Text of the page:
Michael 5260 for Joe
Re: Nosovitsky handwriting
Wed Mar 13, 2019 10:36
24.185.60.218

A couple of things that are noticeable about the Nosovitsky letter and the Hudson letter. Nosovitsky writes at a higher skill level when his letter is compared to the handwriting in the Hudson letter. A person cannot write above their skill level, whatever that level of skill might be, so the dope that wrote the Hudson letter could never produce the quality of the handwriting found in the Nosovitsky letter.

It's true that an individual can purposely write below their normal writing skill level. An example of this is when a person attempts to disguise their normal natural handwriting, but they could never disguise their handwriting by writing at a higher skill level from which they possess. An individual cannot write better from which they normally write.

The content, message, of the Hudson letter is deranged to say the least and the postal stamp is dated December 12. Should a person think it was sent in December 1931, before the kidnapping took place, or in December 1932, after the kidnapping took place and after the body was found? Absolutely ridiculous. The only information it actually provides is how the reader can go on a wild goose chase looking for the Lindbergh baby. The content of this letter reminds me of the "pork chop" ransom note. This is the note where the writer tells the Lindberghs "the baby is being fed pork chops and beans just like we eat." It's fantastic that garbage like this is even taken seriously.

Joe, take a look at the way the word "Brookly" is written in the Hudson letter and compare it to "Brooklyn" written in the second Lindbergh ransom note, third line, word five. In the ransom note there is no connecting stroke from the capital "B" to the small "r" ( there is a pen lift), the two "o's" are open on top, the small "k" with the numeral "3" formation on its right side without the connecting stroke(there is a pen lift) to the small "l",
and the fact that the word is spelled correctly. These characteristics are not found in "Brookly" written in the Hudson letter because we have two different writers.


Here are a few more things to examine:


The Nosovitsky letter.

The Lindbergh ransom notes.

The J.J. Faulkner letter.

The personal pronoun "I" can sometimes be very significant in a handwriting examination. It is surprising how many different ways, different letter designs, and different variations writers will create when they are writing the PPI.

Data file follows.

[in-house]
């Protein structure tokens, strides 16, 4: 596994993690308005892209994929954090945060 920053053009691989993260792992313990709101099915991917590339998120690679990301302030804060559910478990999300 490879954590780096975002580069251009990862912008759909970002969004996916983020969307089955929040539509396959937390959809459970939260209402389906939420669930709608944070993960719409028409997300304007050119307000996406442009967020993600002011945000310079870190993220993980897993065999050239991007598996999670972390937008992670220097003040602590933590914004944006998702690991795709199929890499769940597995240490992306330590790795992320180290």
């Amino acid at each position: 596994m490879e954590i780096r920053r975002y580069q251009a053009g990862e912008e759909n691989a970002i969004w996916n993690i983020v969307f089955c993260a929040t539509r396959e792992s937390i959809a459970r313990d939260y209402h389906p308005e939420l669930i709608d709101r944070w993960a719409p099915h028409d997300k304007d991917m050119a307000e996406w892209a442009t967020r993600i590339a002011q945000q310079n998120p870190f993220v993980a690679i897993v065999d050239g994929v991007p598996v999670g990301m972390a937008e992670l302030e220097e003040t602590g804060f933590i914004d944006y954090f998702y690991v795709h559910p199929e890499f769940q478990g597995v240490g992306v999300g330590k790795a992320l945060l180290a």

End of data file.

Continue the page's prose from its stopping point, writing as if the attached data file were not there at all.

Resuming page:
In the Nosovitsky letter there are twelve PPI's. Take paper and pencil and draw each one of them as precisely as you can. You will discover that they are all consistent with each other in their design and method of construction. They all fit the same "master pattern" for the writer's PPI.

In the Lindbergh ransom notes you find three PPI's. Do the same as you did with the Nosovitsky letter. They have the same master pattern.

Finally, do the same thing to the the nine PPI's that are found in the J.J. Faulkner letter. They have the same master pattern.

When you are done you will find there are three different "master patterns" for the PPI's appearing in the three different writings because there are three different writers. No guesswork.







  • Re: Nosovitsky handwritingJoe for Michael 5260, Tue Mar 12 11:30
    Michael, it's not my intention to do a detailed examination of Nosovitsky's handwriting. I'm not a QDE, although I would say my level of discernment due to the nature of my work might qualify me for... more
    • Re: Nosovitsky handwriting — Michael 5260 for Joe, Wed Mar 13 10:36
      • Re: Nosovitsky handwritingJoe for Michael 5260, Tue Mar 19 09:42
        Michael, thanks for all the information but I'd really like to try and stay focused on the comparison between Nosvitsky's writing and the Dr. Hudson letter. Again, given the comparison of known... more
        • Re: Nosovitsky handwritingMichael 5260 for Joe, Tue Mar 19 11:27
          I would rule out Nosovitsky as the writer of the Dr. Hudson letter even though the amount of comparison material(the same words and letter designs) in the Hudson letter to the Nosovitsky letter is... more
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